However,the magnitude of being a mom hit me full fledged only after I came home. With no all knowing nurses and doctors to run to for every small trouble or doubt, I became a nervous wreck. The first two weeks saw me breaking down for ever minor hitch that I had to face while caring for my newborn. Being the primary care giver for a completely helpless and totally dependent being is overwhelming to say the least. What if I do something wrong? What if his discomforts are because of my not understanding his cues properly?Am I doing my job properly? These questions plague me every now and then.

The husband was and continues to be the official psychiatrist for my maddening fears and stress related outbursts :) His visits and everyday catch up sessions over phone are the biggest energizers for me in what can sometimes feel like walking through a dark endless tunnel. Mom is being as patient as mother earth with all my inexplicable angry outbursts and nervous breakdowns. Sis is my Santa Claus - reminding me all the time that there is a world outside of baby care, talking to me about clothes, books and potential holidays. We have a blast every time she takes time out of her own hectic schedule(managing a home and two kids) to chip in with baby care.

Amidst all this hullabaloo, the little one's funny noises and facial expressions still manage to evoke smiles and laughter from the otherwise harried me. So there is something magical about a new born baby and being a mom I guess :)

After what seemed like ages, its been a month now and am slowly getting back my footing. There is still a long way to go to get back to my normal self but am at least beginning to. I do throw a fit every now and then and sometimes get extremely stressed out even if the baby is a little troublesome. But I am not harried by every sneeze and hiccup from him. I am slowly learning his ways and we are starting to get along! Looks like me and the lil one will be good friends after all :)

Thursday, 31 July 2014

What would you do if you weren't afraid?

I would wholeheartedly give more of myself to people around me. Without inhibitions. Without worrying if my affection is really welcome. Without doubts about them thinking that I am invading their space. Most importantly, without the fear that they would start taking me for granted and invade my life.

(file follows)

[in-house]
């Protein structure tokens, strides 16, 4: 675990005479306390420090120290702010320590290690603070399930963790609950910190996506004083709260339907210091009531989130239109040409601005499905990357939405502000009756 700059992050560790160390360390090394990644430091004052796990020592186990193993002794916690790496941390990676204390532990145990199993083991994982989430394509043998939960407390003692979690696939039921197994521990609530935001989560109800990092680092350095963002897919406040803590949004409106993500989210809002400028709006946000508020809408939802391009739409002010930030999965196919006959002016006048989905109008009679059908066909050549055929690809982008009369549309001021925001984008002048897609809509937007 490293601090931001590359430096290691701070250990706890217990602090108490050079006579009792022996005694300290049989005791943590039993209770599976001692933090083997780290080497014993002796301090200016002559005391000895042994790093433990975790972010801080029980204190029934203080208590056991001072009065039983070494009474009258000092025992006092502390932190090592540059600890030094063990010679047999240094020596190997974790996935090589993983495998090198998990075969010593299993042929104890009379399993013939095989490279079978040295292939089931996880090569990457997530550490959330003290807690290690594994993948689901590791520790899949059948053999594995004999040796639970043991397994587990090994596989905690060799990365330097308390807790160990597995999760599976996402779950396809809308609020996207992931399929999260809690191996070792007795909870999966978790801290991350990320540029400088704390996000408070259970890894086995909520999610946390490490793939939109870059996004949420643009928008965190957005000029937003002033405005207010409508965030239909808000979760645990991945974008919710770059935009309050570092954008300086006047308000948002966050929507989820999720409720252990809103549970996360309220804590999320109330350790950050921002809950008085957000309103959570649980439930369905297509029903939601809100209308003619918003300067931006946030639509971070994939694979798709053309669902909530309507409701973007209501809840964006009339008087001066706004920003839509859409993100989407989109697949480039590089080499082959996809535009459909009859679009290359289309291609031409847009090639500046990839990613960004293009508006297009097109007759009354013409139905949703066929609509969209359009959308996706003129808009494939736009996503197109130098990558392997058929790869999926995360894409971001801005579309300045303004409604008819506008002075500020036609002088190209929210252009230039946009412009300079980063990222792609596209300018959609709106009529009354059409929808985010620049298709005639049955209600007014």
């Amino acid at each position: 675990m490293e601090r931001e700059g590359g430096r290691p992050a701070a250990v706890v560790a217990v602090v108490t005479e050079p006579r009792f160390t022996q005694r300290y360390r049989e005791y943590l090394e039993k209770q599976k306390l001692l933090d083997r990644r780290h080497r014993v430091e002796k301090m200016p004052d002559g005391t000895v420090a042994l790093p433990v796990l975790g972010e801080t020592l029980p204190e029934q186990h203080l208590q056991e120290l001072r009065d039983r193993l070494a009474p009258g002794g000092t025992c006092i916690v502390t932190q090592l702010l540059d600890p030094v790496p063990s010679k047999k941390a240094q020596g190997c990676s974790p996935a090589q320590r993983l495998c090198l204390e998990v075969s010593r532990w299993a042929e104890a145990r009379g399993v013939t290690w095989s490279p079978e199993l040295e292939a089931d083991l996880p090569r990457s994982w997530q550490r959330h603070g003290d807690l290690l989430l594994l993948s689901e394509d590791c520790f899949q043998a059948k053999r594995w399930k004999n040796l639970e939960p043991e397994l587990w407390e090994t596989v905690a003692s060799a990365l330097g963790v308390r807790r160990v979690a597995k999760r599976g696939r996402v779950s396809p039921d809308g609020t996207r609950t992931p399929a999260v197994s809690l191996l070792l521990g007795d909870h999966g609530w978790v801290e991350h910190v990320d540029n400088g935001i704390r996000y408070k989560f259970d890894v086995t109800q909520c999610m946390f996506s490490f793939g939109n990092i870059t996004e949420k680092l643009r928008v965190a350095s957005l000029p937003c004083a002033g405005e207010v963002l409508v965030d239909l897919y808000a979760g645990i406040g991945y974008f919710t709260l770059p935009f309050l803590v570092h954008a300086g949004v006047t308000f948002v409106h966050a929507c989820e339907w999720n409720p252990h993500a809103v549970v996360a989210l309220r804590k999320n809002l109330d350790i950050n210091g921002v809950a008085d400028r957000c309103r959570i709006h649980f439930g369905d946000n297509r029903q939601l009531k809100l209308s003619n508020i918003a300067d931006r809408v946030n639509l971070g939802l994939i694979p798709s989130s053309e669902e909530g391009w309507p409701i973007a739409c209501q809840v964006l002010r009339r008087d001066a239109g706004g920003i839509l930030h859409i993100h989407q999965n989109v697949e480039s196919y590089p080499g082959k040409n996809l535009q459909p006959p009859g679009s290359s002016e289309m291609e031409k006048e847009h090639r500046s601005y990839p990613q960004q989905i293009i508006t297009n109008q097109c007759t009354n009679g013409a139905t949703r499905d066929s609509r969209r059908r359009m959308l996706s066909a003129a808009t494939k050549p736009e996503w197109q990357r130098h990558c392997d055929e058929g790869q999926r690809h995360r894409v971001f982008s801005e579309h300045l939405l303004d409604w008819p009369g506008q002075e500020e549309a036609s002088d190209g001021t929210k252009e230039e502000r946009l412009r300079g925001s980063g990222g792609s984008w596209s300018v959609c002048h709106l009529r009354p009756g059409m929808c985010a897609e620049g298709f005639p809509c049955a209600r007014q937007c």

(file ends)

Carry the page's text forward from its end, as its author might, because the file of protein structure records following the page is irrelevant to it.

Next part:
Image Source : Internet
I happen to be a qualified and certified introvert. I usually maintain a respectful distance from most people other than my close family and friends. I am a huge supporter of these qualities too. If you are an introvert by nature, you have every right to be. Having often been put off by people who invade too much into others' business, I have become weary of doing it even to a permissible level.

Barring the close family and friends circle that I mentioned, I am very guarded in showing my affection to people outside the periphery. I am afraid it would turn out to be inappropriate or unwelcome. Many times, I can see that it is welcome, but I still hold back. I am afraid that things would go out of my control once I reciprocate beyond the demands of propriety and that I would end up having to hurt their feelings while I take the effort to hold the reins of the relationship. Or even worse, if I would end up crossing what they think is the permissible limit.So my logic is, why risk it at all? But I do not know if it is entirely right.

One of my managers in a workplace where I had spent a considerable amount of time told me at the time of my leaving the company - 'Even if you do not want to be friends with someone, do not ignore them, it hurts'. If I was ever in doubt, I needed no further proof to the fact that I am very stingy with my love and affection even where it is welcome.